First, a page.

If you add hysteresis into the mix, you get an oscillator. Instead of wiggling imperceptibly around one switching threshold, we have two thresholds. This means that the chip won’t switch its output low until the input rises at least up to the higher input level. Now, that happens pretty fast: when I build the circuit with straight feedback, I get a square wave that oscillates at 4.3 MHz, a few orders of magnitude too fast for human hearing. We need to slow the feedback down.
To lower the pitch down into the audio range, we run the feedback through a resistor to limit the current in the feedback path, and then charge up a capacitor with this current. The time it takes the capacitor to charge up from the lower threshold voltage to the upper depends on the current that it’s supplied. That means that the frequency is determined by the size of the resistor and the capacitor. A larger resistance limits the current, slowing the cycle down. A larger capacitor requires more charge in order to reach a given voltage, which also results in a slower cycle and thus lower pitch.
So look over the oscillator circuit for a second and we’ll recap. Imagine that the input voltage just crossed the lower threshold. Because the input voltage is low, the output is set high. The high output and low input causes current to flow through the resistor which slowly charges up the capacitor until the input voltage is higher than the high threshold, when the logic switches state and the output goes low. The low output then slowly discharges the capacitor until it drops below the low threshold and the cycle repeats. Tadaa! A square wave on the output bouncing between the two logic voltage levels.
But what about the input? Remember that the input sees the capacitor charging and discharging between the two threshold levels. Because the output voltage is constant and the voltage on the capacitor is increasing over time, the current that flows through the resistor drops a little during the cycle, so what we get is a “triangle” wave that’s made out of exponential curves rather than straight lines. (Good enough for gov’t work.) We’ll use this “triangle” waveform in a couple of weeks when we move on to linear-mode logic chip abuse, so just keep it in the back of your head for now. In the mean time, a scope trace is worth a thousand words.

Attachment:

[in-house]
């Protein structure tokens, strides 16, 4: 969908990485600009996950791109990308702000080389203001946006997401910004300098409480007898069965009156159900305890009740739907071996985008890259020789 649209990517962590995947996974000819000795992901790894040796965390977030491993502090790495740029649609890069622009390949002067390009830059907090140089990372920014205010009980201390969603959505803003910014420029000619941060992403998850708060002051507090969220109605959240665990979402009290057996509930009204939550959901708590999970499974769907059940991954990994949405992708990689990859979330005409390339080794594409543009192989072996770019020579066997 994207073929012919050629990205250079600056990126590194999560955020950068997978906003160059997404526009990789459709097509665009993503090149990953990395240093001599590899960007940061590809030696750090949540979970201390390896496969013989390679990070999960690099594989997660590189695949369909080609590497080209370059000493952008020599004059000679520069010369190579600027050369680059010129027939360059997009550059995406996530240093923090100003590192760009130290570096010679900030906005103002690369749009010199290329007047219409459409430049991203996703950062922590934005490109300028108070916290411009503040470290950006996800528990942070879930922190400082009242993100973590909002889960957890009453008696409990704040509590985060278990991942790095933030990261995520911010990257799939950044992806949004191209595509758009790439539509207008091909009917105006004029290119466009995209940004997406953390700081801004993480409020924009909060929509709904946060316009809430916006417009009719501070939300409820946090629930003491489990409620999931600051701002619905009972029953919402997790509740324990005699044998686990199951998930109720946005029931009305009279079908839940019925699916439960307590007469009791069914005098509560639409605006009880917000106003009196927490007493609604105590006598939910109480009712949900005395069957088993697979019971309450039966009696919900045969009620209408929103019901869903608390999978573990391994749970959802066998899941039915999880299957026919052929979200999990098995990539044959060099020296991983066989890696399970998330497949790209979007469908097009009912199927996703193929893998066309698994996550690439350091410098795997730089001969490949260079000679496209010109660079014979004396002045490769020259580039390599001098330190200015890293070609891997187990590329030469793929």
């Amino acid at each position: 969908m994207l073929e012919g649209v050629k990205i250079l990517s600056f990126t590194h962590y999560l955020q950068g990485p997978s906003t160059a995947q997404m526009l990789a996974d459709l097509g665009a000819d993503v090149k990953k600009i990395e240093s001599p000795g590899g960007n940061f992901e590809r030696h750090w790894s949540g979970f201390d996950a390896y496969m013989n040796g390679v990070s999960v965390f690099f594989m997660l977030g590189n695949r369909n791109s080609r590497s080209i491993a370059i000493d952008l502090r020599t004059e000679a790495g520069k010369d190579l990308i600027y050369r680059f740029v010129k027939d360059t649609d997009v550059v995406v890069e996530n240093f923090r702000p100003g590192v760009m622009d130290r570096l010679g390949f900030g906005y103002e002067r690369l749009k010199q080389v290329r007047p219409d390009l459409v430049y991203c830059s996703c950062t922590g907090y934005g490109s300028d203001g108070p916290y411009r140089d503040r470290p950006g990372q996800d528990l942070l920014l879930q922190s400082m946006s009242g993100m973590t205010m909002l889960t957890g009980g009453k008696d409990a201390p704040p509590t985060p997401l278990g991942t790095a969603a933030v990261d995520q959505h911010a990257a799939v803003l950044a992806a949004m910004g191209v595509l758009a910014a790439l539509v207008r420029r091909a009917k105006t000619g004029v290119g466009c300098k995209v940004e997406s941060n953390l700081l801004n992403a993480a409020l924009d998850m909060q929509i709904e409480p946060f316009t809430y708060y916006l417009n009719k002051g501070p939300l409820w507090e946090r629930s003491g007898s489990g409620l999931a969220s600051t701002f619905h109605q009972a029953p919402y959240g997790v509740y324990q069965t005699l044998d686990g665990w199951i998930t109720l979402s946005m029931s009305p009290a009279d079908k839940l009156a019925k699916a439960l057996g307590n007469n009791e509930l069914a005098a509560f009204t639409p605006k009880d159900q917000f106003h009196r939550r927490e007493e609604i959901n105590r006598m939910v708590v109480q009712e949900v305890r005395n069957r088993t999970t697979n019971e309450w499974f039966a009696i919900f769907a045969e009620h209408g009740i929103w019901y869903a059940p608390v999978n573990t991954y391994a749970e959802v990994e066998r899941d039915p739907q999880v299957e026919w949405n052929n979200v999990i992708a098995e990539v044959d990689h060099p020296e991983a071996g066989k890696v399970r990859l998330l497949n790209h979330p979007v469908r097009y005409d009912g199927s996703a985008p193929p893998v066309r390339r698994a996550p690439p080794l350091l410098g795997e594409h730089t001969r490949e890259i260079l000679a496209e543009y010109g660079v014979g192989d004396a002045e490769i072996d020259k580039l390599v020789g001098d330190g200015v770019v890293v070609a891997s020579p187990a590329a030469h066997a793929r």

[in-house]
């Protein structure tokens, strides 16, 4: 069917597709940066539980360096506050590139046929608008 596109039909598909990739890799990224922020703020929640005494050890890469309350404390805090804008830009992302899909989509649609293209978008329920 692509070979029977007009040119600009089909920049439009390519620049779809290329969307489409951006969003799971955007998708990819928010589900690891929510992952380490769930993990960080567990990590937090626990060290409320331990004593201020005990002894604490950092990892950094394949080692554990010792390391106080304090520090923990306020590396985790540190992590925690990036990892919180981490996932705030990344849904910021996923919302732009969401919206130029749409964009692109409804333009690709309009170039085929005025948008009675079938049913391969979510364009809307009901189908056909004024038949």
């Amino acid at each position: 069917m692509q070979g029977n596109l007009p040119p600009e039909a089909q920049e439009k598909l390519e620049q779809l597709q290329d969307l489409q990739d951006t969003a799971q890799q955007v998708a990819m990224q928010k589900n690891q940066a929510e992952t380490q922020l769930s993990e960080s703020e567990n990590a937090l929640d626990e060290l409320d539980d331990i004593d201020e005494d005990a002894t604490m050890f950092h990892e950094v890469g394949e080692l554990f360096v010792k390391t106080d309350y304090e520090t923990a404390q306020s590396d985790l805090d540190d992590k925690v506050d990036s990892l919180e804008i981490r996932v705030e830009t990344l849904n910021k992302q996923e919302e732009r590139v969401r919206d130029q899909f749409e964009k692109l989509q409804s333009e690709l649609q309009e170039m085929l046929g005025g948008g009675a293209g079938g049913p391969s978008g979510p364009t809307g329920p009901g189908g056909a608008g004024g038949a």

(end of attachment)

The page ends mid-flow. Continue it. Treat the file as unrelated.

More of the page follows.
Here in yellow is the inverter’s output; a nice 5V square wave at 321 Hz. The green trace is the input, which shows the slowed-down charging and discharging of the capacitor. You can also see just exactly where the inverter’s lower and upper threshold values are, marked off by the dashed lines. As soon as the voltage on the capacitor reaches the relevant threshold voltage, the output switches state. And that’s the essence of the “relaxation oscillator” — it’s a simple feedback oscillator that takes advantage of the inverter’s hysteresis and is slowed down by charging up a capacitor.
And here’s what it sounds like. I used a potentiometer for the resistor, and I’m twisting the knob during the demo.
Enough theory. It’s time for you to build yours.
To actually hear this thing, we’ll also need to connect it to an amplifier and speaker. I recommend the cheapest powered “computer” speakers you can find because they have built-in amplification with volume control and you won’t really care if you break them. I’ve even cut off the normal 1/4″ plug on the end of mine and soldered on alligator clips to make them easier to attach to breadboarded circuits.
If you’re going to connect DIY noisemakers up to something valuable, you’re going to want to reduce the output down to line levels: let’s say one volt peak-to-peak. If you’re running on a 9V battery, that means dividing down by a factor of nine-ish. You can do this with a simple voltage divider (see below).